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Volkswagen Is Said to Consider Options for Lamborghini

Christoph Rauwald

(Bloomberg) -- Volkswagen AG is weighing options for its Lamborghini supercar brand, as the German manufacturer moves ahead with an overhaul aimed at more than doubling its market value and getting ahead of an industry shakeout, according to people familiar with the matter.

The options VW is mulling include a sale or stock listing, said the people, who asked not to be named because the deliberations are confidential and no decisions have been made. VW has started preparations to fold Lamborghini into a separate legal entity and the process might conclude toward the end of next year, the people said.

Chief Executive Officer Herbert Diess wants to focus future expansion on the group’s main global brands -- VW, Porsche and Audi -- in a push to channel resources more efficiently and avoid duplicated efforts. VW is drafting a revamp of its sprawling stable of 12 automotive brands, Sueddeutsche Zeitung reported over the weekend, citing an interview with Diess.

“We shouldn’t spread ourselves too thin,” Diess told the newspaper. “That might be hard in some cases, but it’s the only viable way.”

Volkswagen signaled on Sunday that any decision on the Lamborghini brand is likely a ways off, saying it has no plans for a sale or IPO. A company representative had earlier declined to comment.

The German automaker’s American depositary receipts climbed 4.8% to $17.68 in New York trading Friday.

Lamborghini’s stretch from supercars to roomier sport utility vehicles probably has helped boost its valuation to about $11 billion, making it a viable candidate for an initial public offering, analysts at Bloomberg Intelligence estimated in August. Sales of the Urus SUV have soared since its introduction in mid-2018. A redesigned Aventador and new hybrid supercar slated to hit the market next year may help boost margins beyond 30%, BI’s Michael Dean and Gillian Davis wrote in a report.

Diess’s Target

Investors have long urged Volkswagen, the world’s biggest automaker, to free up assets whose value is subsumed within a cumbersome structure that includes everything from Italian supercars to motorcycles and heavy trucks. While Ferrari NV, once part of Fiat Chrysler, is now worth about $30 billion, VW’s key stakeholders have stood in the way of similar moves in Germany.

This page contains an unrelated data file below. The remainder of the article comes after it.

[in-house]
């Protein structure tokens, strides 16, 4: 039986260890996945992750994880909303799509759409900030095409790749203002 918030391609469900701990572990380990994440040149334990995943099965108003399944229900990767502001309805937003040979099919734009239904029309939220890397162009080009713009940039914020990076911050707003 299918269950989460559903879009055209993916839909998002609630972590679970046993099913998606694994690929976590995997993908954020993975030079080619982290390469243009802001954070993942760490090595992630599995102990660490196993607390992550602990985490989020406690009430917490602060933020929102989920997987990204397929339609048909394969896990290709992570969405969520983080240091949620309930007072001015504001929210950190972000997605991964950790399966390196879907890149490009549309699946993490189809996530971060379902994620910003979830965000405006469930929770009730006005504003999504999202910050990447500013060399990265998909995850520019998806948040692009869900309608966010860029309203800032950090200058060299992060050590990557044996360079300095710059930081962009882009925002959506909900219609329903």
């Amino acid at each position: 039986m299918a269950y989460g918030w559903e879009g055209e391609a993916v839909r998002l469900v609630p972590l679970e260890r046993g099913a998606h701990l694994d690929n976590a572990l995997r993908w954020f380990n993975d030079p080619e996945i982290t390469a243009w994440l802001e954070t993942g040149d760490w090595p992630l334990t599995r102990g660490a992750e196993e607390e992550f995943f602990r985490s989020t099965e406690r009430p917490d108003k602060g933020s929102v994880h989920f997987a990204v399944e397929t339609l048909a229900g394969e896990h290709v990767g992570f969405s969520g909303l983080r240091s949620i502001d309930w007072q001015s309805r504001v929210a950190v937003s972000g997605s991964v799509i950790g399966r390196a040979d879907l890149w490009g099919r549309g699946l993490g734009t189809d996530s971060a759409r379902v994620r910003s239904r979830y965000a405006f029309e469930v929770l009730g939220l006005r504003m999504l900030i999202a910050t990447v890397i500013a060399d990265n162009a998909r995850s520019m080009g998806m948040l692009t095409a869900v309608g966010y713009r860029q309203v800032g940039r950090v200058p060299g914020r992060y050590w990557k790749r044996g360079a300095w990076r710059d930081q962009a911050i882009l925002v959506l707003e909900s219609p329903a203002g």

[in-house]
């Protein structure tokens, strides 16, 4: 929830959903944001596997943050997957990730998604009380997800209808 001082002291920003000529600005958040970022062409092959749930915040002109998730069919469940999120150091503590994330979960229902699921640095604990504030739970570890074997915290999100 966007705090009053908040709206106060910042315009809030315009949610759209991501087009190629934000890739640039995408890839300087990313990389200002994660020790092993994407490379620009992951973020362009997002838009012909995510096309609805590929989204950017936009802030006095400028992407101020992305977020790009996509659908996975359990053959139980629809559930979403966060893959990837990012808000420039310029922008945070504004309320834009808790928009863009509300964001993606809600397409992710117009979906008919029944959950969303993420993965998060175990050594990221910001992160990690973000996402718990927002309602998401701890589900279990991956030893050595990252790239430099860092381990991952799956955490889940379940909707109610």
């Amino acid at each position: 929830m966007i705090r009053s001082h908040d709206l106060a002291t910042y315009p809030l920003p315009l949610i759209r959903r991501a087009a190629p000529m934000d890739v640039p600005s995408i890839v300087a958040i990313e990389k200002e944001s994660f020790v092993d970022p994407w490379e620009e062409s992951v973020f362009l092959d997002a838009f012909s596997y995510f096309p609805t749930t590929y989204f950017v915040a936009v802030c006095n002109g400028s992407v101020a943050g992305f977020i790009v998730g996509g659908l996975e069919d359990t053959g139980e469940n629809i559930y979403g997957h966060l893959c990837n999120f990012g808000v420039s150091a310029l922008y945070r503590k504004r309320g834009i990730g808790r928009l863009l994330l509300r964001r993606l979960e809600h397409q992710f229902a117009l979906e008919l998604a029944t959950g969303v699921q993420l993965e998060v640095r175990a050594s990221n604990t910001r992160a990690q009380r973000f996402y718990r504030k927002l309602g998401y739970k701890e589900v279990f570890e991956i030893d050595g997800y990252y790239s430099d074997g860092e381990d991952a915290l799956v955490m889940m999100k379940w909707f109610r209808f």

Diess, who took the helm in April 2018, has shown some success, completing an IPO of the Traton truck unit earlier this year. He has also started a review of units that make large diesel engines and transmissions, and has forged a broad alliance with Ford Motor Co. on commercial vehicles and electric-car and self-driving technology.

The 60-year-old CEO often emphasizes the urgency of maximizing VW’s value as it contends with a costly technology transition, and recently key members of VW’s founding Porsche-Piech clan have voiced support. He’s targeting a market value for Volkswagen of 200 billion euros ($220 billion), the people said, from about 81 billion euros now. His efforts are aimed at helping VW defy the auto industry’s current gloom and keep both existing peers and new rivals from the technology industry at bay.

In intense debates earlier this year, VW’s top management decided against pursuing the sale of units like Bugatti for now, partly because it was unclear if sub-scale assets could be divested without paying cash on top, according to one person. Still, smaller nameplates might face reshuffling going forward.

(Updates with CEO interview with Sueddeutsche Zeitung in third paragraph.)

--With assistance from Eyk Henning.

To contact the reporter on this story: Christoph Rauwald in Frankfurt at crauwald@bloomberg.net

To contact the editors responsible for this story: Anthony Palazzo at apalazzo@bloomberg.net, Craig Trudell, Kenneth Wong

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